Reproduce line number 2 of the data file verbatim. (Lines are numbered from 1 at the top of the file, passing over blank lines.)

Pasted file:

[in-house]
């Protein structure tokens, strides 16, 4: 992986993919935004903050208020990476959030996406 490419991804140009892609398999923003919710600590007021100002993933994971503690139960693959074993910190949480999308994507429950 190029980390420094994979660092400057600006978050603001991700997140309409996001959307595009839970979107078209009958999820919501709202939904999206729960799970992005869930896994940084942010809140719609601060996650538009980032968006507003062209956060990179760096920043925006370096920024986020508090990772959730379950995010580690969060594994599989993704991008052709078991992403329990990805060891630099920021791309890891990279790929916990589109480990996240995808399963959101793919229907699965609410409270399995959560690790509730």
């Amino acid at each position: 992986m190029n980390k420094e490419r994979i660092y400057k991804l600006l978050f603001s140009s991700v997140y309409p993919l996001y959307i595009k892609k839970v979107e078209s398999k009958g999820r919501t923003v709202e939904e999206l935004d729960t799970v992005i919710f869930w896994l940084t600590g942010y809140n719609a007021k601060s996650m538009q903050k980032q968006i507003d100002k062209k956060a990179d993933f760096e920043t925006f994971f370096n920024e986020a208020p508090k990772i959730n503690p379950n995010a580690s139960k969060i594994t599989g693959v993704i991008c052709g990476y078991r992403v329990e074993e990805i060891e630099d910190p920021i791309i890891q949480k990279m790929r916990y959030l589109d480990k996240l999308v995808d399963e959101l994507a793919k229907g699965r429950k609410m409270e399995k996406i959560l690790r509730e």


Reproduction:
């Protein structure tokens, strides 16, 4: 992986993919935004903050208020990476959030996406 490419991804140009892609398999923003919710600590007021100002993933994971503690139960693959074993910190949480999308994507429950 190029980390420094994979660092400057600006978050603001991700997140309409996001959307595009839970979107078209009958999820919501709202939904999206729960799970992005869930896994940084942010809140719609601060996650538009980032968006507003062209956060990179760096920043925006370096920024986020508090990772959730379950995010580690969060594994599989993704991008052709078991992403329990990805060891630099920021791309890891990279790929916990589109480990996240995808399963959101793919229907699965609410409270399995959560690790509730």